Why there is increase in Oklahoma’s earthquakes


In 2015 alone, residents of Oklahoma felt the earth move beneath them a total of 907 times, as an unprecedented number of magnitude three or higher earthquakes racked the state.

While Oklahoma has historically experienced its share of seismicity, in the last eight years the rate of earthquake occurrence in the state has increased by a factor of 43—approximately 4,000%.

According to earthquake researchers, including civil and environmental engineering (CEE) Ph.D. student Pengyun Wang, wastewater injection and other fluid injection technologies have something to do with it.

Along with his advisors CEE Professor Mitchell Small and Assistant Professor Matteo Pozzi, and collaborator William Harbert, professor of Geology and Environmental Science at the University of Pittsburgh, Wang has spent the last two years investigating the dramatic increase in seismic activity in Oklahoma. And while it is difficult to draw causal relationships in earthquake research, the glut of seismic data in Oklahoma provides researchers a unique opportunity to study the link between seismic activity and fluid injection.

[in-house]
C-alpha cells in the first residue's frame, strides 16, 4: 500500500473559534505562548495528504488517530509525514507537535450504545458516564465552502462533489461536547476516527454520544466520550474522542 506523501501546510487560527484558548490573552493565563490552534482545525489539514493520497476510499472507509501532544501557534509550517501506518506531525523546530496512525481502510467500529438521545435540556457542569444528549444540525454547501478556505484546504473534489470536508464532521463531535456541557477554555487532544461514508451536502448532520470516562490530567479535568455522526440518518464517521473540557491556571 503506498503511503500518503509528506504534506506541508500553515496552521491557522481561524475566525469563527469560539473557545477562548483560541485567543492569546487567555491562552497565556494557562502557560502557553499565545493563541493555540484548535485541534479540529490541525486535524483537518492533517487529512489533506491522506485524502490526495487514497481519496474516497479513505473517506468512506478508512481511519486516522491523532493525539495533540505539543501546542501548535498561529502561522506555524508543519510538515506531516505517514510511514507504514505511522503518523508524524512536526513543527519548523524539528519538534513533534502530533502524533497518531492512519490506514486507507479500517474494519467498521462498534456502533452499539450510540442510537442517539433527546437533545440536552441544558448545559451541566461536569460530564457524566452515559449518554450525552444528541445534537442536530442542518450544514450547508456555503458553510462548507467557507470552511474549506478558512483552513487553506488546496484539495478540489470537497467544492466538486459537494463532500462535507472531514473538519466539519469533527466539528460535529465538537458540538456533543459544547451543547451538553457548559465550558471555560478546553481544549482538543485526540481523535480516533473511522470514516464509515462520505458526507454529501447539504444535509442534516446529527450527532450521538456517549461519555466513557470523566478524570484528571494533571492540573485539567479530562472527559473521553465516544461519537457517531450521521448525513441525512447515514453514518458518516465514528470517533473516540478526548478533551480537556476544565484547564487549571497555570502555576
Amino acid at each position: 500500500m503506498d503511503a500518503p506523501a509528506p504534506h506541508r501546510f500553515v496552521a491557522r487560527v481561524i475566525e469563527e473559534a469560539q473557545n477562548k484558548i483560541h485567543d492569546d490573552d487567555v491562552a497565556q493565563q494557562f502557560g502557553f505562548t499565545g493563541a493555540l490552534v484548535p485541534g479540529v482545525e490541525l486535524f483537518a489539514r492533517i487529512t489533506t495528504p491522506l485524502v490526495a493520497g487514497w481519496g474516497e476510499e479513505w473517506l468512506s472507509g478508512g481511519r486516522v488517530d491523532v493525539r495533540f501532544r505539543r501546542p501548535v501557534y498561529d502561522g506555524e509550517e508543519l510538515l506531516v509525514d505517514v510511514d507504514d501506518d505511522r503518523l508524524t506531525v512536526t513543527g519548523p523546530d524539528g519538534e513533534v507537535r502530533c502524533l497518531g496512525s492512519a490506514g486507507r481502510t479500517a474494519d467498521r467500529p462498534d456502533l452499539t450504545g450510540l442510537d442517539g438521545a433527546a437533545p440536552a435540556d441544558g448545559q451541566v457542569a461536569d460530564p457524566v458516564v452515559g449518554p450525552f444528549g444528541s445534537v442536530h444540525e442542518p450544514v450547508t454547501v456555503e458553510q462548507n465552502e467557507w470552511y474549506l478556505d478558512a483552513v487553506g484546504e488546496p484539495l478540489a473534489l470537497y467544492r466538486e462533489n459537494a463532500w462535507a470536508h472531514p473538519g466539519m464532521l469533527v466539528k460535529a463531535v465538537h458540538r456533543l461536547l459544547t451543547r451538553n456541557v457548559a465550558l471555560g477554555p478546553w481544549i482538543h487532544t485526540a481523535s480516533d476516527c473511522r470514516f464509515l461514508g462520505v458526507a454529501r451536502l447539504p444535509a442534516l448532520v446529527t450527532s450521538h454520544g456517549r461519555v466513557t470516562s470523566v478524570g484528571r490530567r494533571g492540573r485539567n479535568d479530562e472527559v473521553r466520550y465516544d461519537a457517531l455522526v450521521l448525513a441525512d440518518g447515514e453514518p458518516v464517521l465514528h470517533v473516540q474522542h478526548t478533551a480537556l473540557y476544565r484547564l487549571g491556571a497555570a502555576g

“Because the earthquake activity there has seen such a significant increase, the state has an impressive network of monitoring infrastructure,” Wang says. “They have installed a huge number of sensors across the state, and the database of the readings they collect is well-organized and open to the public.”

Fluid injection is the process by which wastewater, brine, or other fluids are shot through man-made openings in the earth deep into underground wells or reservoirs. Often, this is used as a disposal method for water used in hydraulic fracturing and other industrial processes that introduce chemicals into the water, which makes this water unsafe to reintroduce into the environment.

Based on the data gathered in Oklahoma, the researchers have come up with several mechanisms explaining how fluid injection might be causing an increase in seismic activity.

Related articles

Recent articles